TT Epaper
The Telegraph
Graphiti
 
IN TODAY'S PAPER
WEEKLY FEATURES
CITIES AND REGIONS
ARCHIVES
Since 1st March, 1999
 
THE TELEGRAPH
 
 
CIMA Gallary

ABCD of dance

Choreographer-director Remo D’Souza’s dance film ABCD (Any Body Can Dance) with Prabhudeva in the lead is making all the right noises ahead of its release this Friday. A t2 jig...

What makes ABCD different from other dance films?

I always wanted to make a dance film, but I didn’t want mine to turn out like the ones that have come out earlier in Bollywood. In the past, filmmakers have just concentrated on the dance and neglected the story. In this film, I have used the medium of dance to tell an emotional story. If people are liking the promo, I can guarantee they will love the film.

Is it true that you thought of making this film 19 years ago?

That’s true. When I started dancing, which was even before I came to Bombay, I knew that I wanted to make a dance film. It took 19 years for things to fall into place.

Shooting a dance film in 3D must have been quite a challenge…

3D isn’t an easy technology to work with. It requires a lot of patience and if you are shooting dance, then the level of difficulty increases. A lot of money is also needed and if the film has become what it is and people are talking about it, then it’s because UTV put its weight behind the film. They believed in the script and they backed me with the budget that a film of this nature demanded. Before them, there were so many other production houses who told me: ‘Oh, you don’t have a big star… do you think a dance film in 3D will work?’ Only UTV told me: ‘Let’s do it.’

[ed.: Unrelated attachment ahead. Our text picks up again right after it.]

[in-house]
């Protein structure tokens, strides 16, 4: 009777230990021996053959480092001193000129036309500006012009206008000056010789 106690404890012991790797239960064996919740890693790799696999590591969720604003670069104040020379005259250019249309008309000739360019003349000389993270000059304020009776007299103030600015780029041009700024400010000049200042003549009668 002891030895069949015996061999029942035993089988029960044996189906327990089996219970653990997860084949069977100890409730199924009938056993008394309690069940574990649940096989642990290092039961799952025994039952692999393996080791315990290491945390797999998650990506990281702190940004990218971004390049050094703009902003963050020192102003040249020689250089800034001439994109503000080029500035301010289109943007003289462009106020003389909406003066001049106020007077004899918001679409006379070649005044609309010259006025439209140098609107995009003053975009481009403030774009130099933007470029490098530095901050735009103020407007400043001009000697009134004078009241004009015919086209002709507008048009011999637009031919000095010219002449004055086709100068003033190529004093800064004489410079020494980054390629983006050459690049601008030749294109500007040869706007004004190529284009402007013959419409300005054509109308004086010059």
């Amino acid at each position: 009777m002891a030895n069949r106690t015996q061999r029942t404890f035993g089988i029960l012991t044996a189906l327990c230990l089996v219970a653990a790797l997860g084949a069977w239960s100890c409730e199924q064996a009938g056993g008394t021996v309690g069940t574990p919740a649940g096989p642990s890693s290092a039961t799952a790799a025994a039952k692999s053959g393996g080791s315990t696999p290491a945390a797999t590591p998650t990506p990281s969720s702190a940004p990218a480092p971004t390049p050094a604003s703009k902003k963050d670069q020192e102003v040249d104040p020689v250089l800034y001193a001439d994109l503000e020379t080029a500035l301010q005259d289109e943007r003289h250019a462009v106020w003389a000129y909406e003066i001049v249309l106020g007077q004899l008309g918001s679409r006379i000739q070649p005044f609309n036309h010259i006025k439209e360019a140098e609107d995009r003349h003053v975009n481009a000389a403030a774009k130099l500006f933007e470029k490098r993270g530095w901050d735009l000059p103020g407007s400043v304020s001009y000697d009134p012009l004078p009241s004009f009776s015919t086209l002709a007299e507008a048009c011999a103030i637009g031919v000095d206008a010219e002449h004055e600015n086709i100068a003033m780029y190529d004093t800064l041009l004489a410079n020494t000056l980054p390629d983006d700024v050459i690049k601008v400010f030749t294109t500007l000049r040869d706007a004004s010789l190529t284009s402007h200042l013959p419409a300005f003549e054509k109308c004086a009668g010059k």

Having Prabhudeva in the film must have been special…

He’s a super-sweet person and a very good friend of mine. When I told him I was making a film and if he would be a part of it, he said ‘yes’ straightaway without even asking me the story and the role. When I told him it was a dance film, he got very excited and when he heard that it was going to be in 3D, he got even more excited (laughs). He plays an inspirational dance teacher and I don’t think anyone else would have fitted the role better. The only issue was that he had to speak Hindi and he was very uncomfortable with that (laughs).

You’ve also revisited his iconic Muqabla number in the film…

Unfortunately, we have used the song only for promotion but it was very nostalgic to revisit that song and such a wonderful moment to see Prabhudeva dance to Muqabla once again. In the film, you will see him do a lot of new forms of dance… stuff that you haven’t seen him do before.

remo’s top dance films

Jhanak Jhanak Payal Baaje (1955)
Navrang (1959)
Breakdance (1984)
Fast Forward (1985)
Moonwalker (1988)

I play a music editor. I give the dancers their music track and though I am mainly behind the console in the film, I got the opportunity to perform in a few songs. I am there with Prabhudeva in many scenes. He is such a big star but throws no tantrums; he is not at all finicky. There were times when we took long to get a shot done but he remained cool. We not only learnt his signature steps from him but he also learnt dance from us! The fun part was his and (dancer-actor) Dharmesh’s conversations. Prabhu Sir can’t speak Hindi and Dharmesh can’t speak English. So Dharmesh would talk in Hindi and Prabhu Sir would reply in English! — Prince Gupta [the Locking and Popping expert on Zee TV’s Dance India Dance who plays Biscuit in ABCD]

As told to Shubhi Tandon

Prabhudeva on ABCD

I would have done any film of Remo’s. It’s a bonus for me that ABCD turned out to be a dance film.

That it’s a dance film is what really hooked me. We haven’t really had a dance film of this scale and nature in Bollywood. Also, that it is in 3D is very interesting. Anything to do with dance always interests me, whether it is films or stage shows or a TV programme. What I liked about ABCD is that along with the dance, it’s a very emotional story.

I play a dance teacher who tells his students to follow their heart and achieve their dreams. People think it’s a cameo, but I am there in the film from beginning to end.

We have had films on dance before, but not with the kind of budget that UTV has. Both Remo and UTV have treated this like a passion project, leaving no stone unturned and cutting no corners.

The songs by Sachin-Jigar are very good, very massy. The dances in the film are superb, unlike anything you have seen before in Bollywood.